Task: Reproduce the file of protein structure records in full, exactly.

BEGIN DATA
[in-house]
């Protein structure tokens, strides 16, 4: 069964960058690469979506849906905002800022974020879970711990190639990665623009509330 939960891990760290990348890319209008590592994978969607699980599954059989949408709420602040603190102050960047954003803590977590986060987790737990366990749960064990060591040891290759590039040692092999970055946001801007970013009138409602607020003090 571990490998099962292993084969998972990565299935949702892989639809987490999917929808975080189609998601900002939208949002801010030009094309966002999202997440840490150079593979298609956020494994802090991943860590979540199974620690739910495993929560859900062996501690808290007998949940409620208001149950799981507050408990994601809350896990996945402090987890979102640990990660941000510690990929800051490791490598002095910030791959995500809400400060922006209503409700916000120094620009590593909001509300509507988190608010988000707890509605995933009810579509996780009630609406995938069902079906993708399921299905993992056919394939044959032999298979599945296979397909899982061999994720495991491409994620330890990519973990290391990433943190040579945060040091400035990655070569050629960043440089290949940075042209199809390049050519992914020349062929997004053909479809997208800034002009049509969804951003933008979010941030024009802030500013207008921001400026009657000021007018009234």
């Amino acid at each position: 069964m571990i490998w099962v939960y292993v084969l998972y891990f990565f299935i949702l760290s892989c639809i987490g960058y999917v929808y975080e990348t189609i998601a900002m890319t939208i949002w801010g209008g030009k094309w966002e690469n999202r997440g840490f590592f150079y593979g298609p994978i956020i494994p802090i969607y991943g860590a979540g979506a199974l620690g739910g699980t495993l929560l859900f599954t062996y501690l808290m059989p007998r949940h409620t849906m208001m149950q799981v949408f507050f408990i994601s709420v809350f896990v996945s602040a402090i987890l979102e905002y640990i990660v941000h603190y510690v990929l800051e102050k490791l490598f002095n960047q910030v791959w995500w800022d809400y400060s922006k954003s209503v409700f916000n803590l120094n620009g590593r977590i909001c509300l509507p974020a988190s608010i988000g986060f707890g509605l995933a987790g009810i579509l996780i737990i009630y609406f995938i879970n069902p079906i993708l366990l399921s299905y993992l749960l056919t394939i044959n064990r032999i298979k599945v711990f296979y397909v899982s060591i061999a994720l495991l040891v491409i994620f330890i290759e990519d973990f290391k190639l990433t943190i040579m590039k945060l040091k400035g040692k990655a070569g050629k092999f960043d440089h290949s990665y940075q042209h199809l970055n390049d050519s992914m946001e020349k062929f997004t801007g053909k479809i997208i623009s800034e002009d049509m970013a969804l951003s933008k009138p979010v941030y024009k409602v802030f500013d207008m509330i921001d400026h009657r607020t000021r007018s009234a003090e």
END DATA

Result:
[in-house]
């Protein structure tokens, strides 16, 4: 069964960058690469979506849906905002800022974020879970711990190639990665623009509330 939960891990760290990348890319209008590592994978969607699980599954059989949408709420602040603190102050960047954003803590977590986060987790737990366990749960064990060591040891290759590039040692092999970055946001801007970013009138409602607020003090 571990490998099962292993084969998972990565299935949702892989639809987490999917929808975080189609998601900002939208949002801010030009094309966002999202997440840490150079593979298609956020494994802090991943860590979540199974620690739910495993929560859900062996501690808290007998949940409620208001149950799981507050408990994601809350896990996945402090987890979102640990990660941000510690990929800051490791490598002095910030791959995500809400400060922006209503409700916000120094620009590593909001509300509507988190608010988000707890509605995933009810579509996780009630609406995938069902079906993708399921299905993992056919394939044959032999298979599945296979397909899982061999994720495991491409994620330890990519973990290391990433943190040579945060040091400035990655070569050629960043440089290949940075042209199809390049050519992914020349062929997004053909479809997208800034002009049509969804951003933008979010941030024009802030500013207008921001400026009657000021007018009234």
């Amino acid at each position: 069964m571990i490998w099962v939960y292993v084969l998972y891990f990565f299935i949702l760290s892989c639809i987490g960058y999917v929808y975080e990348t189609i998601a900002m890319t939208i949002w801010g209008g030009k094309w966002e690469n999202r997440g840490f590592f150079y593979g298609p994978i956020i494994p802090i969607y991943g860590a979540g979506a199974l620690g739910g699980t495993l929560l859900f599954t062996y501690l808290m059989p007998r949940h409620t849906m208001m149950q799981v949408f507050f408990i994601s709420v809350f896990v996945s602040a402090i987890l979102e905002y640990i990660v941000h603190y510690v990929l800051e102050k490791l490598f002095n960047q910030v791959w995500w800022d809400y400060s922006k954003s209503v409700f916000n803590l120094n620009g590593r977590i909001c509300l509507p974020a988190s608010i988000g986060f707890g509605l995933a987790g009810i579509l996780i737990i009630y609406f995938i879970n069902p079906i993708l366990l399921s299905y993992l749960l056919t394939i044959n064990r032999i298979k599945v711990f296979y397909v899982s060591i061999a994720l495991l040891v491409i994620f330890i290759e990519d973990f290391k190639l990433t943190i040579m590039k945060l040091k400035g040692k990655a070569g050629k092999f960043d440089h290949s990665y940075q042209h199809l970055n390049d050519s992914m946001e020349k062929f997004t801007g053909k479809i997208i623009s800034e002009d049509m970013a969804l951003s933008k009138p979010v941030y024009k409602v802030f500013d207008m509330i921001d400026h009657r607020t000021r007018s009234a003090e």